Purchasing Point of Sale software is a considerable investment for any retail business.

Make the right Point of Sale software purchase decision and the rewards will be significant not only in terms of additional profit but also in terms of time saved and satisfaction among those working in the business.

Make the wrong Point of Sale software purchase decision and the business and those who work in it will experience considerable cost and frustration.

Here are five things any retailer should, must, check prior to purchasing Point of Sale software:

  1. Get every promise in writing. If a sales person promises something they must put it in writing for you and make this part of the contract.
  2. Know the cost of ownership. Software has a purchase price and on going support costs. Get these documented before you sign any agreement.
  3. Look at their ten most important reports. These sample reports will tell you several things: what they, the software company, think is important in their report suite (this may nit serve your needs); the ease of reading the reports; the decisions you will be able to make based on the reports. Reports produced by software provide a window on the software itself.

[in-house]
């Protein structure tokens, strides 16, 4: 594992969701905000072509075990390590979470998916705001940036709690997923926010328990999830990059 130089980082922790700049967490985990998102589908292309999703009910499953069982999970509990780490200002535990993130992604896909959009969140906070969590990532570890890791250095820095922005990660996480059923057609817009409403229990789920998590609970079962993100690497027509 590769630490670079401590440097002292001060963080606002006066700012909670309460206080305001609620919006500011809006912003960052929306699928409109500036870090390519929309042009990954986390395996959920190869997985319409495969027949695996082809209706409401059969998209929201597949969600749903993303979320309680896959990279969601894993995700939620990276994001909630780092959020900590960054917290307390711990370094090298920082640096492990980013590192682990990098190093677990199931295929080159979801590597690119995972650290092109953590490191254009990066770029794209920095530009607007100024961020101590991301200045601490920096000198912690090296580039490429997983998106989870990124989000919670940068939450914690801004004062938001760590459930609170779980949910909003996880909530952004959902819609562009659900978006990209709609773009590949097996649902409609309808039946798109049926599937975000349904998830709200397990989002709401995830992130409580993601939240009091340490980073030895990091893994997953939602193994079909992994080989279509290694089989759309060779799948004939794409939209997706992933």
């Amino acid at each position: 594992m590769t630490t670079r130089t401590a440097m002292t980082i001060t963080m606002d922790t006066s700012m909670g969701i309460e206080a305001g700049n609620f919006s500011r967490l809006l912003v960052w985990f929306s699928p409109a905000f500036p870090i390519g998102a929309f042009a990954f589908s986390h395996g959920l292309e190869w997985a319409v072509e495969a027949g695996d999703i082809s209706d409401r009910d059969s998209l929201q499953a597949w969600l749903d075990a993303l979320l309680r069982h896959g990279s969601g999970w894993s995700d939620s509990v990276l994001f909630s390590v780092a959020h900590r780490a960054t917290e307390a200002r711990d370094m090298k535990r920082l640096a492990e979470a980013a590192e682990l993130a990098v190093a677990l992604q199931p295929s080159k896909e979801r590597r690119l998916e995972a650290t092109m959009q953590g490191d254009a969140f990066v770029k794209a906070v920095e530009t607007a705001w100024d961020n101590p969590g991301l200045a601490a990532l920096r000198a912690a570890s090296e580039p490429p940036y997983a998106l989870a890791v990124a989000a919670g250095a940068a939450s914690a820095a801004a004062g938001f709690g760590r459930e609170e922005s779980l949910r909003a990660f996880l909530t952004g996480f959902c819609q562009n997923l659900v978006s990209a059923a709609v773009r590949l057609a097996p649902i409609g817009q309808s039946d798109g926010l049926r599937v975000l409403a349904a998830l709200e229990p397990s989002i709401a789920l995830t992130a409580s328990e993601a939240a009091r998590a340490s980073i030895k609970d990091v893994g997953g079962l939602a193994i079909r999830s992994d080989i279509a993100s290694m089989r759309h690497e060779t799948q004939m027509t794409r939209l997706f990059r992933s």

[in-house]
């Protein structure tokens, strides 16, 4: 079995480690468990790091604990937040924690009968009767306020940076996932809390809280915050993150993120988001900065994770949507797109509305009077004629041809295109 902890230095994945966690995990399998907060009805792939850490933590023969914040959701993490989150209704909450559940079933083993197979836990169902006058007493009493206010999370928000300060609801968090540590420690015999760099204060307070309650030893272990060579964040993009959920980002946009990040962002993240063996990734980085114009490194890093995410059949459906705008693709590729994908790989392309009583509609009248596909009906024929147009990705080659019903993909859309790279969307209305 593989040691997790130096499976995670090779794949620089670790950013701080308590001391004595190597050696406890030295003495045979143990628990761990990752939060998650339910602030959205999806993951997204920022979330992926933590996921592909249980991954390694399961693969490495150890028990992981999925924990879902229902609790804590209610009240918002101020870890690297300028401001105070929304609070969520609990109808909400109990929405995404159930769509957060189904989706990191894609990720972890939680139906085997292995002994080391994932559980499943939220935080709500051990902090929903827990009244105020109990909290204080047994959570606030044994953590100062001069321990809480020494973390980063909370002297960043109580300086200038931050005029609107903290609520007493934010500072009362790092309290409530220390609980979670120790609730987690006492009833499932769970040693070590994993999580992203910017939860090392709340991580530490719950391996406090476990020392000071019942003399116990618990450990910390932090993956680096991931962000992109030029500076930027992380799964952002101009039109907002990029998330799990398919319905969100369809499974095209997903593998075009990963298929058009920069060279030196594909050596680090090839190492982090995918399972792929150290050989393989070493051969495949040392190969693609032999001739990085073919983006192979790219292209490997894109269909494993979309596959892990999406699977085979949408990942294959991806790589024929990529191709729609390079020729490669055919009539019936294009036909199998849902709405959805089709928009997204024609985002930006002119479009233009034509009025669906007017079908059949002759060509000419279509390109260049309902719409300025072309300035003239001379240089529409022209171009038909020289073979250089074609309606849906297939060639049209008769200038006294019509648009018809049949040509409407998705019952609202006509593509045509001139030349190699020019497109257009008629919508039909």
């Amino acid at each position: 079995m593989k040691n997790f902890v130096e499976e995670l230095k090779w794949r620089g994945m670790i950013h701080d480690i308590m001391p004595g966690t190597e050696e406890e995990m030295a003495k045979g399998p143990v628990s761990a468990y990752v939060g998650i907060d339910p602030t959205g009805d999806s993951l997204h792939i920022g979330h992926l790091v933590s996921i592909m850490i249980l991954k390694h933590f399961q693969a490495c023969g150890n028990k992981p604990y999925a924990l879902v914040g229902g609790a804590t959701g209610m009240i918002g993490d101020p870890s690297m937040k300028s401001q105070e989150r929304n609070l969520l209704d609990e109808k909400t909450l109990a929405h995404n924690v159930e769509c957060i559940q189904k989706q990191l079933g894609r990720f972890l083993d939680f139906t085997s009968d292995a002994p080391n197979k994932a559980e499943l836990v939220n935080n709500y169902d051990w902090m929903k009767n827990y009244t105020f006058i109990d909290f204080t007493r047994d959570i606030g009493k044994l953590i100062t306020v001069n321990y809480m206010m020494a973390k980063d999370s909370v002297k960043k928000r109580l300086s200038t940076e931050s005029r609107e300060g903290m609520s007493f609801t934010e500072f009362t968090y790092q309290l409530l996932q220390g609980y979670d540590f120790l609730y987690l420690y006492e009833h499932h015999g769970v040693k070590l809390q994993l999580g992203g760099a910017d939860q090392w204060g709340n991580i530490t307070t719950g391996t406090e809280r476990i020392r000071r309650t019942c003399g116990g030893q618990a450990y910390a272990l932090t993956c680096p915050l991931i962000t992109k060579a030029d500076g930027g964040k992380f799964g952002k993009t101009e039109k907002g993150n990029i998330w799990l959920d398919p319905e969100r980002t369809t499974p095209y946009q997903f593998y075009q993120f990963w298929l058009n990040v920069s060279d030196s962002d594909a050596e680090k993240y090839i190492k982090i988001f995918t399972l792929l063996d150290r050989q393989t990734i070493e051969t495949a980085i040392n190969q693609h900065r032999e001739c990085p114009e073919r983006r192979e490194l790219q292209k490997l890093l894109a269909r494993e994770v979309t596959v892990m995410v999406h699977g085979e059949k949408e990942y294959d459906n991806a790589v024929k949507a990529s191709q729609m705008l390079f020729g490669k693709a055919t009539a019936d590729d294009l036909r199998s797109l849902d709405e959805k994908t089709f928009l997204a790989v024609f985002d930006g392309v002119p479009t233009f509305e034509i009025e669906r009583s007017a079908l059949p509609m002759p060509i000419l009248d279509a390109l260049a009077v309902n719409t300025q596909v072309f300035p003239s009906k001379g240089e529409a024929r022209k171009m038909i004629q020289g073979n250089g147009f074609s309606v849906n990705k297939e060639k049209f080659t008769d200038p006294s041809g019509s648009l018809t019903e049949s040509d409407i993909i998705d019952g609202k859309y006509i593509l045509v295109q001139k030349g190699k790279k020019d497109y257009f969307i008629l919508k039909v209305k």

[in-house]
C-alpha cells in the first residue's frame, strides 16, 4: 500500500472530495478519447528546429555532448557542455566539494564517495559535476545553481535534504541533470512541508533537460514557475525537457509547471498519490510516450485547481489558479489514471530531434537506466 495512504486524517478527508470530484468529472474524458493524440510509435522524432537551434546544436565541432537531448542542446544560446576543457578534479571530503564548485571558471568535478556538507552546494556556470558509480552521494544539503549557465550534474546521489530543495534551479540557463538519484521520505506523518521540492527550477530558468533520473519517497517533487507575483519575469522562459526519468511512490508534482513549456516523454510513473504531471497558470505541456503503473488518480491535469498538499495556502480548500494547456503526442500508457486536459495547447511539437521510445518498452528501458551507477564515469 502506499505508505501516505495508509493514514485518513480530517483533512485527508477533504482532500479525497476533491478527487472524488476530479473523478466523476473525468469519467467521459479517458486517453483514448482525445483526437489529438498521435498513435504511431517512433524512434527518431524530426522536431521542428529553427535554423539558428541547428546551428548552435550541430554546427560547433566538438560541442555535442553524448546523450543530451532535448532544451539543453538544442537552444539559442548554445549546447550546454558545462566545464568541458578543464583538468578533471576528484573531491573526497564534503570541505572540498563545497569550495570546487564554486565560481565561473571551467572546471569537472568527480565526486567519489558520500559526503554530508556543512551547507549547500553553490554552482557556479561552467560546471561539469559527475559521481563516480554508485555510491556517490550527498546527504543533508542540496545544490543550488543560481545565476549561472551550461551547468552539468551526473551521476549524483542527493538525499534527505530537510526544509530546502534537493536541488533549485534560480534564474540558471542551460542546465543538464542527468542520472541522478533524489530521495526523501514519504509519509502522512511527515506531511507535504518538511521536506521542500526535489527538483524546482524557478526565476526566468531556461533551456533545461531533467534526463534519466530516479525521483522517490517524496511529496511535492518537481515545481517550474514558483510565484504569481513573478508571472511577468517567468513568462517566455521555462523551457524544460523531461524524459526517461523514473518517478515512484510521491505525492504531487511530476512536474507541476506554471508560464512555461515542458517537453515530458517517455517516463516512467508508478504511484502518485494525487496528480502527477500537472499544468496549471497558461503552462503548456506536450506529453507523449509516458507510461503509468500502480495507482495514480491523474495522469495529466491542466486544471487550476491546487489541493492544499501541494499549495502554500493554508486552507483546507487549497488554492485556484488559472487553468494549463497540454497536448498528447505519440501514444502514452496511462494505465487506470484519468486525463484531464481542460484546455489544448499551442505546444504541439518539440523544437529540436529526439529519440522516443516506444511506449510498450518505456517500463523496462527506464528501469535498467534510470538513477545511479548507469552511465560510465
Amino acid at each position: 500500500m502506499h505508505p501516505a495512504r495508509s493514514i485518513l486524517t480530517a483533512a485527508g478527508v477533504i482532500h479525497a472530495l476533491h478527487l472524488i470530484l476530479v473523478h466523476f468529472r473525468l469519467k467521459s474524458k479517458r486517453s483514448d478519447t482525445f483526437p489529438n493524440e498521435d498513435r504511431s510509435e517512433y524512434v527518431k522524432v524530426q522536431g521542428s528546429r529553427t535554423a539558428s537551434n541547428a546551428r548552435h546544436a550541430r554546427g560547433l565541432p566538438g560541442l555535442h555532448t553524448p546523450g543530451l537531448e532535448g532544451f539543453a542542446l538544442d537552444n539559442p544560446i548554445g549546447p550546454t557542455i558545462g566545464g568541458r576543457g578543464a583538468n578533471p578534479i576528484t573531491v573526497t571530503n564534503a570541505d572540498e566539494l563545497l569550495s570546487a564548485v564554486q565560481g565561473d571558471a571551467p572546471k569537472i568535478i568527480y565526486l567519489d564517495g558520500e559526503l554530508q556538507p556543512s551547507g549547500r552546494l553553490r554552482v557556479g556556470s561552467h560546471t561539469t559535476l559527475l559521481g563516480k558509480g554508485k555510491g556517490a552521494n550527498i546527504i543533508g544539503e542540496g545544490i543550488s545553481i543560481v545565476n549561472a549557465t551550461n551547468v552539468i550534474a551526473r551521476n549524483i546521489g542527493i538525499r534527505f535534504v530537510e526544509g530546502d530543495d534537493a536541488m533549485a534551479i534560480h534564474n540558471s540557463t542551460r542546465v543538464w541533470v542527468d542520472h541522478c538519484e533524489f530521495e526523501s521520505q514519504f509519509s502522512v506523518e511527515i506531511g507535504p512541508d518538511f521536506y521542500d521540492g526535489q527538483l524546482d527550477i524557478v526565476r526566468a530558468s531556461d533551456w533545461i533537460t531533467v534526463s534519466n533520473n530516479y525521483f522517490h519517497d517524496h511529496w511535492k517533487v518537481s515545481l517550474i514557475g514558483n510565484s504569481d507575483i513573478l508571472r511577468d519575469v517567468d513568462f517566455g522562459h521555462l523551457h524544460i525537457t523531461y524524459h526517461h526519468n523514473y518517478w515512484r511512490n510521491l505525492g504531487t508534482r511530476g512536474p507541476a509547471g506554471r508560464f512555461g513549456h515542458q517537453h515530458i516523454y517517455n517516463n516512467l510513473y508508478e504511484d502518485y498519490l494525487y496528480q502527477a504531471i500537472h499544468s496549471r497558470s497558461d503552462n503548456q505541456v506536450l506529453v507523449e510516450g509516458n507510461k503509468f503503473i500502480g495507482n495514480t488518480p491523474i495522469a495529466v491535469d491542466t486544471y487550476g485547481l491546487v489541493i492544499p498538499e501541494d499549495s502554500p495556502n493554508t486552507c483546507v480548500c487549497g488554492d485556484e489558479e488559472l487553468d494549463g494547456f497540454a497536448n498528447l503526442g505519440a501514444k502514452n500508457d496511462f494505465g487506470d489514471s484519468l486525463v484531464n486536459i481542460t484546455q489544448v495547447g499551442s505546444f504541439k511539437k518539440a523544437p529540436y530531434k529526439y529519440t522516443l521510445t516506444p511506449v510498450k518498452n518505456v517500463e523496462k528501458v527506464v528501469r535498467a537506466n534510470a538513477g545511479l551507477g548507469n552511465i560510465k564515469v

4. Ask the name of their competitor and their market share. Call the competitor and see if the information is accurate. Ask the competitor for proof. If what you’ve been told is inaccurate them you have probably been lied to in the sales process.
  5. Ask for the names of three businesses that recently purchased the same as you are planning on purchasing. Call these businesses and check what they paid. You want to make sure that your supplier operates with a standard price list. If they don’t then it’s possible you will be the one paying too much some time in the future.

While there are plenty of other items to check and assurances you ought to gain, these five are a good starting point and will help you sort through facts from fiction.

There are people selling software who will lie to get your business. It is vitally important that you take reasonable steps to ensure that you are not lied to.

A commercial relationship built on lies will not serve your business well.